This is an old fashioned recipe, which Marietjie loves. Her mom used to bake these biscuits, with the help of a cookie press, in large batches, but Marietjie adapted it for a smaller, family-sized batch.
We love sharing milk tart with our friends, but because it’s a bit unpractical to take a milk tart to a finger-food pot luck meal, Marietjie started filling small home-made tartlet cases with her standard milk tart filling. The plate is always empty when it’s time to go home.
Ystervarkies are small cubes of cake that are dipped in chocolate sauce and then rolled in coconut, to resemble hedgehogs. (“Yservarkie” is Afrikaans for “hedgehog”.) South African lamingtons are much smaller than the Australian and New Zealand versions, usually measuring only 3 or 4 cm square.
A delicious chicken pie that combines delicate flavours and colours: small pieces of pink ham and slices of white-and-yellow egg are gently tucked into a protein-rich mixture of shredded chicken and home-made chicken stock, thickened with sago to be moist but never soggy. You won’t find any vegetables in this king of pies; they are served on the side, together with a crispy garden salad.
We made these easy apple tartlets with a simple apple filling and tasty squares dough, using a silicon tartelette container. It was a bit of an experiment, but they came out beautifully, exactly like the apple tartlets we grew up with as children.
Tasty squares, an old-fashioned South-African slice, might have its roots in Holland.
This is more or less the recipe that Marietjie’s mum baked, but we prefer to go light on the cloves and almond essence.
A pudding that’s allowed only once every four years? Yes, that’s right. In honour of leap year, we made South African leap year pudding.
Rich, festive, fabulous, and expensive, a biltongpotjie is special dish for a special occasion.
Condensed milk biscuits are well-known in South-Africa. They are similar to New Zealand condensed milk biscuits, but contain egg.
The dough is soft and very pliable, which means you can shape your biscuits with a cookie press, or even a meat grinder with a cookie attachment, if you are so lucky to own one.
If you are a fan of Milo, you will most probably love Milo biscuits. They are crunchy on the outside, soft and Milo-ish inside, and goes very well with a glass of cold milk.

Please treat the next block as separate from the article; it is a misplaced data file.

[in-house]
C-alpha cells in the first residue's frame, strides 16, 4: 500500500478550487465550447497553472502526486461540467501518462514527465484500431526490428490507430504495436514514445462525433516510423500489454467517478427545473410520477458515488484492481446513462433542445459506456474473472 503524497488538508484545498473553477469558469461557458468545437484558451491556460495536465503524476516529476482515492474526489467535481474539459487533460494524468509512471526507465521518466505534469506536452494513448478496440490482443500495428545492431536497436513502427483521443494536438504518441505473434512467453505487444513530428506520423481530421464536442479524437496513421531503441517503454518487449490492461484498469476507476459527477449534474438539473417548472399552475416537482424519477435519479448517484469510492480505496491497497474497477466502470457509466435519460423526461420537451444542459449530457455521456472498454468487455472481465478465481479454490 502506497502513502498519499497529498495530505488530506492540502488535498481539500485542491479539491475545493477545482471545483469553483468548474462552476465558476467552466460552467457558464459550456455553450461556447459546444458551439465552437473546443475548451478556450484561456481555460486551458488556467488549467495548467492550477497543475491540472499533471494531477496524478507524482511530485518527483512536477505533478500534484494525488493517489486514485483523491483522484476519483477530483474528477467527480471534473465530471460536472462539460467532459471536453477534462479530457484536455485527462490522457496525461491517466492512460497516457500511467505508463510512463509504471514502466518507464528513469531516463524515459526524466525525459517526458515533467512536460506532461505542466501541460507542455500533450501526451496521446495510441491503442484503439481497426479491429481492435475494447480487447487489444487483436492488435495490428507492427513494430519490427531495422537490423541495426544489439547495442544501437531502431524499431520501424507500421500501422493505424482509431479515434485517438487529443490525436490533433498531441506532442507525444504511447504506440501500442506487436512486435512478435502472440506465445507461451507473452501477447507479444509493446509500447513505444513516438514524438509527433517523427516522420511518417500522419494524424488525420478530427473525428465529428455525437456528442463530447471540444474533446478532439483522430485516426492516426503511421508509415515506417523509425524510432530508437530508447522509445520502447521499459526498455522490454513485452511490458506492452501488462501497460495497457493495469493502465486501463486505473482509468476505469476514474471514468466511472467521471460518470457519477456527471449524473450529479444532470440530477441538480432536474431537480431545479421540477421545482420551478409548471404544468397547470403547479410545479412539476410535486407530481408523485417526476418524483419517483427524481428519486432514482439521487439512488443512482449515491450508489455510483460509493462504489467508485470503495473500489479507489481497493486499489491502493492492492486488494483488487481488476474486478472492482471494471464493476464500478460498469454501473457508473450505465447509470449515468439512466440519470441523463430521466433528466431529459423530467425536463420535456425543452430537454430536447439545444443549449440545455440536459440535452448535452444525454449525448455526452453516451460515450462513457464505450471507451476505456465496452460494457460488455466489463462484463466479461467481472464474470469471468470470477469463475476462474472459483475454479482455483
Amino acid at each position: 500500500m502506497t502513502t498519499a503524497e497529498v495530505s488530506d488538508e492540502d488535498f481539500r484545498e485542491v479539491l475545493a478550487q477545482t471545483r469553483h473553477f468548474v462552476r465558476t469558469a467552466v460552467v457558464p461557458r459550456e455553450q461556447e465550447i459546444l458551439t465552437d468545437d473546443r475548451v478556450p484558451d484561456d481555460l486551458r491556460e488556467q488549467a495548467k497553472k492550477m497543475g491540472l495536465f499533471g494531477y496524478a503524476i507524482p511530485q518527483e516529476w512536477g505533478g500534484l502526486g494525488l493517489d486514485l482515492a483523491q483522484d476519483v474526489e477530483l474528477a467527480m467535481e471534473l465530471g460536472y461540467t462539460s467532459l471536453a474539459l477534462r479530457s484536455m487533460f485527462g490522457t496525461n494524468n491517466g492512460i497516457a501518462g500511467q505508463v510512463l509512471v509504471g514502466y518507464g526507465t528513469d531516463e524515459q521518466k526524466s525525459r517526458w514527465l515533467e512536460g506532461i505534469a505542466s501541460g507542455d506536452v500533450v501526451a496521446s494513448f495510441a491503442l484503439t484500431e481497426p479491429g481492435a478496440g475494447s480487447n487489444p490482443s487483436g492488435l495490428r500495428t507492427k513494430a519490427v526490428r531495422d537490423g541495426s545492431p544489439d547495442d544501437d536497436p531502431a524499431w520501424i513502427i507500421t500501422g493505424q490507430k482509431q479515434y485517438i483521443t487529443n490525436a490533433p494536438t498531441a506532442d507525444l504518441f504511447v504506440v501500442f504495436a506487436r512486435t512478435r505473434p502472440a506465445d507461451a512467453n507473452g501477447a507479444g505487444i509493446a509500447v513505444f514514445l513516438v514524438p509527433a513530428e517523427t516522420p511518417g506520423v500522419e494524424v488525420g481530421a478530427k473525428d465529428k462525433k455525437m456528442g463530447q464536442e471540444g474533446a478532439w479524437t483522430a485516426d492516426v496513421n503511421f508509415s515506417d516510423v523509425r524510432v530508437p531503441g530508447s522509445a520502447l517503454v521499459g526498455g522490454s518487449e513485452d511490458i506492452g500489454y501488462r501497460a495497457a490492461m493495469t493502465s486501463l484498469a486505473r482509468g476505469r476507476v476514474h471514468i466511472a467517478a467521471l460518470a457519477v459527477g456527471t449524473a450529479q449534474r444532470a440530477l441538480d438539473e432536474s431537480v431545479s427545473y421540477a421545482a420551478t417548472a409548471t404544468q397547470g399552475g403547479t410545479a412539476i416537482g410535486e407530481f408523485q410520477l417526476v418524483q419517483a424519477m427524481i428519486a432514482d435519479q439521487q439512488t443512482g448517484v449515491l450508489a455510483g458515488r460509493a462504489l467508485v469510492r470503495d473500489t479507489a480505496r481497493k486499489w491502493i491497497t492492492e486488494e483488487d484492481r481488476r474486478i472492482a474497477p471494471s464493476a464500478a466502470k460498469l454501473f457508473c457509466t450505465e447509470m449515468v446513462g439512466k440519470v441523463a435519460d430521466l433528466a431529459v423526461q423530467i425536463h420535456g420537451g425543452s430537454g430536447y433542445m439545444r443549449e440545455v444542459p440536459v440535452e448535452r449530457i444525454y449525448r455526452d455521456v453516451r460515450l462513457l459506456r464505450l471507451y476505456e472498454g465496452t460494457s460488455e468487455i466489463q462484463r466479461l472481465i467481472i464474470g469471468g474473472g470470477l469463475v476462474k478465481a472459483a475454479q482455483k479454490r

A bottle or two of tangy beetroot is a very handy thing to have in the pantry when you need to conjure up salad in a hurry. This spicy beetroot salad, also known as pickled beetroot or even beetroot relish, is a favourite in both South-Africa and New Zealand.
Ouma Babsie, Marietjie’s grandmother, lived in Onseepkans in the Boesmanland in the North-Western Cape. Because their farm was on the banks of the Orange River it produced top-quality fruit, which Ouma Babsie bottled for the winter months. Her bottled quince left a lasting impression on Marietjie: slices of rosy pink quince preserved in heavy syrup was not something that was easy to come by for city dwellers.
There is nothing as refreshing as cold ginger beer on a scorcher of a day! Ginger beer is a traditional drink as well. It was quite popular – and made frequently – in the days before fizzy drinks became readily available, especially on New Year.
Buttermilk pudding is a very traditional baked pudding in South Africa. It is a light pudding, with a creamy spongy texture, and we love it.
Although buttermilk pudding is great on its own, the orange sauce described in this recipe is a perfect companion if you feel a little more adventurous.
Marietjie’s mum used to say "I love you as much as fig jam" when she liked someone a lot, and she was right: green fig preserve is lovely with wholegrain bread and butter, irresistible on a cheese platter, and goes very well with buttermilk pudding. The whole preserved figs are also delicious on their own, especially when lovingly served up on cake plates with tea or coffee, as they did in the Old Cape.